Lawmakers and industry groups are gearing up for a monthlong battle over the future of the federal ethanol mandate.
The Obama administration is set to finalize federal requirements for ethanol levels in gasoline by the end of the month, a deadline that has kicked off a flurry of public and behind-the-scenes lobbying over the Renewable Fuel Standard (RFS).
But oil groups have led the charge against the mandate, warning that they can’t mix anymore ethanol into their gasoline supplies. They want Congress to overhaul the mandate — or repeal it altogether — a position that has some support from lawmakers across the political spectrum.
“We’ve got to just acknowledge that the corn-based mandate is a well-intended flop,” Rep. Peter WelchPeter WelchGot soy milk? Don't let Congress, dairy industry bogart 'milk' label Dems on Flynn: 'This is just the beginning' Overnight Defense: Pentagon chief working to exempt Iraqis from Trump order MORE (D-Vt.) said.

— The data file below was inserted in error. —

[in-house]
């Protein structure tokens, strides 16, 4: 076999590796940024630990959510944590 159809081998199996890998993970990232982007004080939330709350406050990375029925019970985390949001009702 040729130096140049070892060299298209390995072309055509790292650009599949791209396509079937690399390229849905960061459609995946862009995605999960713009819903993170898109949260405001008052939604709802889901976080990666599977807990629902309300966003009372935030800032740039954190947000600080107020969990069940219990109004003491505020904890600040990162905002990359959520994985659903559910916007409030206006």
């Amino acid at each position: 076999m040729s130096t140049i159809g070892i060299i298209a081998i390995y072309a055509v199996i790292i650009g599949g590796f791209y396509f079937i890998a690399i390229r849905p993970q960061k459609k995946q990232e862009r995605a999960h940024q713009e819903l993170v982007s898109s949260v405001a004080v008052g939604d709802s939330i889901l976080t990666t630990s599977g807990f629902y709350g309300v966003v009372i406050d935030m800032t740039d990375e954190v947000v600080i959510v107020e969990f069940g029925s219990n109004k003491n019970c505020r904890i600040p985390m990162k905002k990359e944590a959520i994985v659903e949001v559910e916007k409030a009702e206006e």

Welch, Rep. Bill FloresBill FloresGOP's ObamaCare talking points leave many questions unanswered Republicans impatient with anti-Trump civil servants Republicans who oppose, support Trump refugee order MORE (R-Texas) and 180 other members signed a letter opposing the mandate last week, calling on the Obama administration to “limit the economic and consumer harm this program has already caused.”
The EPA flummoxed ethanol supporters in May when it proposed three years’ worth of blending targets, each well below the levels Congress set when expanding the RFS in 2007.
EPA officials said then that they went as far as they could with the blending requirements. Most American gasoline today contains about 10 percent ethanol, and refiners say many vehicles on the road can’t supporter fuel with a higher ethanol content. The gasoline supply, they say, has hit its limit.
The letter from Welch is the latest volley in lawmakers’ efforts to push Obama for or against the rule.